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Cole's family hopes his story of autism will raise awareness

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AITKIN — Bruce and Terra Wilcox of rural Aitkin work passionately every day to try to help their son Cole, who suffers from autism, have a better life.

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They have battled through all of Cole’s meltdowns, his aggressive behavior of hitting and kicking and have put up with the glares they receive from people when they are in public places.

They don’t want any sympathy from anyone. They love their son — who is loving, intelligent, charming and well-liked — and they would do anything for him. Talking about Cole, 13, who is a seventh-grader at Aitkin High School, is tough for the Wilcoxes — but they share their story to help the public have a better awareness about what autism is. And what better time to share their story than this month — Autism Awareness Month.

“I would like to see people have a better understanding of autism,” said Terra Wilcox. “When we are in the store with my son and he is making noises, I would like to see more acceptance. People glare at us and then look at him.”

The Wilcoxes said their son, who is unable to talk, has a low-functioning form of autism.

The family supports other families dealing with autism. Cole was one of two children who inspired the start of Cruisin’ for Autism in Minnesota (CAM’s Ride), eight years ago.

According to the National Autism Association, autism is a neurodevelopmental disorder characterized by social impairments, cognitive impairments, communication difficulties and repetitive behaviors. It can range from very mild to very severe and occur in all ethnic, socioeconomic and age groups. Males are four times more likely to have autism than females.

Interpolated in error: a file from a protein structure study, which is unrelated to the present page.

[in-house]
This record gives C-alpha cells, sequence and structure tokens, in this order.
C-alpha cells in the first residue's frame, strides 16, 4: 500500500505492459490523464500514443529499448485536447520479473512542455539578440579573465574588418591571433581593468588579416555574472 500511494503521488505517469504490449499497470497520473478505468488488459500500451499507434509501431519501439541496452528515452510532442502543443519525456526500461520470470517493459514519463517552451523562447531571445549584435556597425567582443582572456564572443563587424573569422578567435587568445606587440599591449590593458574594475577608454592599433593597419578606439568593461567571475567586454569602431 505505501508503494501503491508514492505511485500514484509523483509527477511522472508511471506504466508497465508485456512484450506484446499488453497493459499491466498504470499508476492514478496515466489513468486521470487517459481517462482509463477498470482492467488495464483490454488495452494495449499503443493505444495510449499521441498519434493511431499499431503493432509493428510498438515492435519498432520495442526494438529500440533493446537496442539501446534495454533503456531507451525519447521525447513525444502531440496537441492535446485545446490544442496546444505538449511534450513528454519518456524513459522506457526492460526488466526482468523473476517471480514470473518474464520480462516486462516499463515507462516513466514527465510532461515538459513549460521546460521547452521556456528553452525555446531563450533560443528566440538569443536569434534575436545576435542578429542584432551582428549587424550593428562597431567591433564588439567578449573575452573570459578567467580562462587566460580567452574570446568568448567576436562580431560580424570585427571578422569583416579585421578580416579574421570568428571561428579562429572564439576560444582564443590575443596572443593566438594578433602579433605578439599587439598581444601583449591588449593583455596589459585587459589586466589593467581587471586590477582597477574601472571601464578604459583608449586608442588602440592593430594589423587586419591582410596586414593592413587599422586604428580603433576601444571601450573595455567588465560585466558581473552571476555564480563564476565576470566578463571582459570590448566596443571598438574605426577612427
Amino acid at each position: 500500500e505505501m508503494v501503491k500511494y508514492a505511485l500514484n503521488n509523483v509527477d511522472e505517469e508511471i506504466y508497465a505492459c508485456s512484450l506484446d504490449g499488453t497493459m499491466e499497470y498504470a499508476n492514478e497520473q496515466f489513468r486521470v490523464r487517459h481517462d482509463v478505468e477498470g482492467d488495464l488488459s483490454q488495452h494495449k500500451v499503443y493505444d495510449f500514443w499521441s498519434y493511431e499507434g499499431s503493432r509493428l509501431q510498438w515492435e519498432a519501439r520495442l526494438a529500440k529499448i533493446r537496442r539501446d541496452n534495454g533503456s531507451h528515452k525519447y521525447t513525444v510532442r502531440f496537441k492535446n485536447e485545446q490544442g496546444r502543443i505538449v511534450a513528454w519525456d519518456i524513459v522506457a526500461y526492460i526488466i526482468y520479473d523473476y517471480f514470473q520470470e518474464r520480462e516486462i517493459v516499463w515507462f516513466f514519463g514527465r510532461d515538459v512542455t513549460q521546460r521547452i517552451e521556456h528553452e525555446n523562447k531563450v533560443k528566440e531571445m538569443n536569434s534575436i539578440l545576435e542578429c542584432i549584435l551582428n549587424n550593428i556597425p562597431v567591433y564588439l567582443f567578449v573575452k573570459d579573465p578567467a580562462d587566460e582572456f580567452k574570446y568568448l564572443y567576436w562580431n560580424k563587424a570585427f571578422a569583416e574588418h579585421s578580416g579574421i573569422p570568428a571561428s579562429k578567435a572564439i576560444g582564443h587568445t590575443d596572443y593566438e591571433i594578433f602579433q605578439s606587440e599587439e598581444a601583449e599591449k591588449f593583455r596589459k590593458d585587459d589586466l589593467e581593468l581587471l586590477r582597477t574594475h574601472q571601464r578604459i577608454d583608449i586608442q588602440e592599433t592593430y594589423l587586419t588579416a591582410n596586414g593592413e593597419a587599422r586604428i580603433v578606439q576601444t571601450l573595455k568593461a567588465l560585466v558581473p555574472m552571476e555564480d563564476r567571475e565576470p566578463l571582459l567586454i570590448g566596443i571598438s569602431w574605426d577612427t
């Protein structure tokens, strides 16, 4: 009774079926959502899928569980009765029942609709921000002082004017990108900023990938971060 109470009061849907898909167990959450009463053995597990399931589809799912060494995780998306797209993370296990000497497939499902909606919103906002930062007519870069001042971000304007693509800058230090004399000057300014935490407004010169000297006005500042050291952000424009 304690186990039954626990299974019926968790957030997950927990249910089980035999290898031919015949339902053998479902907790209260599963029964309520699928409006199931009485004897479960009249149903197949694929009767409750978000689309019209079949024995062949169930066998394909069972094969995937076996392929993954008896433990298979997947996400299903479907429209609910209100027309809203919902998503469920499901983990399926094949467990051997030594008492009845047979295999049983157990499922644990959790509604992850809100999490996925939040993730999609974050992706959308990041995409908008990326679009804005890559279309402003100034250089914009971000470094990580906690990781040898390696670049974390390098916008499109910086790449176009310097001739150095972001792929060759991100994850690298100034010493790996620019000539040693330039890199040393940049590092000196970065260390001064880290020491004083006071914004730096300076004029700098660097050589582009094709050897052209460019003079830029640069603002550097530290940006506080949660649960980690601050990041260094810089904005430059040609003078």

The Wilcoxes began to wonder if something was wrong with Cole when he was 18 months old. He still was not talking or saying any small words; he had poor eye contact; he never would point to anything; he didn’t respond by name; and he lacked pretend play. When he was at day care, he would walk along the fence line multiple times, in a pattern.

“We looked up all the symptoms he had on the Internet to see what we could find,” said Wilcox. “When we started to figure out what he had, the first thing that came to our mind was the movie ‘Rain Man.’”

In “Rain Man,” Dustin Hoffman plays Raymond, who has autism.

Cole saw doctors in Brainerd and the Twin Cities and was diagnosed with autism at age 2.

Bruce Wilcox said, “It was a little trying at first. Knowing that he would never catch up to his peers. That was tough ... but I had hope and I still have hope.”

“I had a hard time accepting Cole’s diagnosis and have a tough time talking about that,” said Terra Wilcox. “As a parent, you want the best for your kids and want your kids to be happy. I have a hard time thinking about Cole’s future. Many things parents of neuro-typical kids take for granted, I think. For example, prom, getting a driver’s license, getting a job, going to college, living on their own, getting married, having children of their own. Cole may not experience these milestones and as his mom, this makes me sad to think about that.”

Cole takes medications and sees occupational therapists to help him cope with autism. The Wilcoxes said the Aitkin School District has worked well with Cole.

Things at school were going well for Cole, up until the sixth grade. Bruce Wilcox said he began having a lot more meltdowns and being more aggressive during that school year.